So, what were some of the things I did that were completely new on race day?
-Well, I wore that new Mickey beanie for the first time that day. (The trade off was cold ears, and honestly, the risk was minimal.)
-I joined the run/walk/run group and did :15/:30 intervals for the first time in my life. (Turns out it was awesome and I’m a convert!)
-I ate two whole bananas on the race course. (Not in succession, but I also never eat solid food on a race. It turns out that I can run after eat a banana, so long that I don’t run at an all-out speed and if I keep the :15/:30 pace.)
-I ran with my tutu for the first time. (I didn’t order it in time to practice with it.)
-I ran with my hat for the first time. (Same deal as above)
-I ran with my purple shirt for the first time. (Same…I know! I know!! Bad!!! Seriously…and on a 26.2 too! I really wanted to wear Dopey colors for the marathon and just ran out of time.)

Those ended up being the only two photos I snapped during the marathon. I was so exhausted. Somewhere after Animal Kingdom and before ESPN Wide World of Sports, there was a hairpin turn and cutoff point where the course turned on itself. I could see the sweeper buses and the fabled balloon ladies. I saw race security and buses close in on some people behind the balloon ladies and bikers. Those racers looked devastated. It must’ve been 5-7 miles in to the marathon already. Some of them were crying. I would be too, to see my race cut short. It definitely wasn’t for lack of trying. Everyone’s got a different story as to why they get swept. I’m not one to judge. I’ve finished dead last at a race before. I’ve never been swept but I know what it’s like to be last, and what it’s like to be tailed by security. Obvious news flash: It sucks.

Also, remember earlier how I  mentioned that stopping abruptly at the finish line could be dangerous? I almost railroaded this guy who jumped in front of me and then struck a pose for his photo finish:

I think I’ve made a pact with myself that when and if someone ever gets in my way again I’m going to make awesome faces and gestures at the camera. That way, it’s just as much my photo as it is theirs.

Anyways, back to my marathon. After 2 bathroom stops, 2 eaten bananas, and dozens of Gatorade stops, I finally reached the finish line. Do you know what it takes to run a marathon with me? Apparently it takes running it 15 seconds at a time, over and over again, until you have to stop for the bathroom. And then you start again, running it 15 seconds at a time, until you get to the finish line. What happened when I ran my marathon 15 seconds at a time was that I cut off an hour and 15 minutes from my previous marathon time. I mean, really???? My feet weren’t burning like they were in Dallas, I wasn’t demoralized, my legs didn’t feel like lead, and my time was better. This was something new I could get behind.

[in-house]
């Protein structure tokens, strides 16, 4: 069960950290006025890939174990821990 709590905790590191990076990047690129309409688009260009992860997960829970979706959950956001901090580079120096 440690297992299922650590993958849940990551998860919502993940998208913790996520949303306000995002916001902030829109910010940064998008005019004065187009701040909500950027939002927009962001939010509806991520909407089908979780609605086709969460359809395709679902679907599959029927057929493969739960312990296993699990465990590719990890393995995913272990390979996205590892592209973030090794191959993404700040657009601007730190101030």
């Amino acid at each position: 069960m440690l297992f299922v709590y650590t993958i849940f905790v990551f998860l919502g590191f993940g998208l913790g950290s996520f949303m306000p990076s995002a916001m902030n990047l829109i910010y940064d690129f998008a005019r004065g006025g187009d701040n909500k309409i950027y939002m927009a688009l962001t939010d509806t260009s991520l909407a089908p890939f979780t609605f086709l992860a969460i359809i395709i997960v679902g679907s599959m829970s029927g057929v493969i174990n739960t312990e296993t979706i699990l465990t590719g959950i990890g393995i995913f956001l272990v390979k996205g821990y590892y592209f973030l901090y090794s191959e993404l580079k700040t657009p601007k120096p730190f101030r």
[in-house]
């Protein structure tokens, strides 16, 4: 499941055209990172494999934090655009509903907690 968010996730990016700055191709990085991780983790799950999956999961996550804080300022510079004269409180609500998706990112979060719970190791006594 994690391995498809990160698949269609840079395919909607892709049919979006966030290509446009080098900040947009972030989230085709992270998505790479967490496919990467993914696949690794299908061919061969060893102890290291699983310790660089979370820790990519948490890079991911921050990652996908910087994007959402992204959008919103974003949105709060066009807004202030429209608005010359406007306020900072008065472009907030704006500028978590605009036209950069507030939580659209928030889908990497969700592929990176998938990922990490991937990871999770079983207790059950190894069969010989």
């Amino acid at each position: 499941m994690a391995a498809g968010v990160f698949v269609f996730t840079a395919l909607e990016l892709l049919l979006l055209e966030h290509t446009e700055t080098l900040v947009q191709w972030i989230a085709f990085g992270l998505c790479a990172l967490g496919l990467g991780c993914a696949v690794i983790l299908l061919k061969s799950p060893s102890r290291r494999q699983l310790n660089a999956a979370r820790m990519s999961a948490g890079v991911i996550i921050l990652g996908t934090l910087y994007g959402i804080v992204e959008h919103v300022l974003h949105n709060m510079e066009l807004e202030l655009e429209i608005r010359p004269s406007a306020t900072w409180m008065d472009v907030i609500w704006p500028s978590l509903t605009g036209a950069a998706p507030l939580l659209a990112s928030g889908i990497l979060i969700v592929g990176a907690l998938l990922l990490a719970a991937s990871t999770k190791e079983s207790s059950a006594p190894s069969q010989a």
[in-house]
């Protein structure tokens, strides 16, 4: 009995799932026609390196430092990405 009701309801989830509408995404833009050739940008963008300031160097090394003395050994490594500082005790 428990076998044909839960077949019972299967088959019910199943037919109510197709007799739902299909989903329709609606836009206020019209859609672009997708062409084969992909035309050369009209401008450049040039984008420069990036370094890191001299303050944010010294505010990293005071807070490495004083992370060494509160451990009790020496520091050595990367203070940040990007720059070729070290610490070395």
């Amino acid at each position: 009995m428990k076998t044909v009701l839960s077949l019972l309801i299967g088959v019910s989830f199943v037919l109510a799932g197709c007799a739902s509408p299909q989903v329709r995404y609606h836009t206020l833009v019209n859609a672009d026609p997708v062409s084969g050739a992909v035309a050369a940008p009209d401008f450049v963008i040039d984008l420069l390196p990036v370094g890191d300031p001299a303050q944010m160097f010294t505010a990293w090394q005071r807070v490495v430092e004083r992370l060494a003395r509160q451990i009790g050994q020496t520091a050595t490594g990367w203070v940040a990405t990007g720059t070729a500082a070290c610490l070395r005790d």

I was fairly elated at the finish line given my new finish time. This was now my 2nd best marathon time, which doesn’t say much given that this is my 4th marathon and two of them ended catastrophically with me in tears. However, this one was a joyous occasion, and in the few times I was almost brought to tears on the course, it was for happy reasons only. No sadness allowed!

The aftermath

Every mile is indeed magic here, and they never let you forget it. Erik met with me after the finish line. We struck a quick pose before carrying our stiff legs aboard our bus back to the resort.

From there, we snapped some quick photos next to the giant floppy disk by the pool of our snazzy medals. So many medals!

I laid in the tub for awhile. I brought along some suds and salts and enjoyed a hot bath for what felt like an hour. I also ate my tortilla chips and cheese thing in the tub and I didn’t care about anything because I was too tired to care. I’m pretty sure I heard Erik snoring all the way from the tub. By the time the evening rolled around, we boarded a shuttle to Disney Springs for dinner. First, we stopped by Starbucks for a quick refreshment, and I treated myself to my usual long run treat: a venti (in this case, a trenta) Very Berry Hibiscus! (Along with a sammich, since I was ravenous.)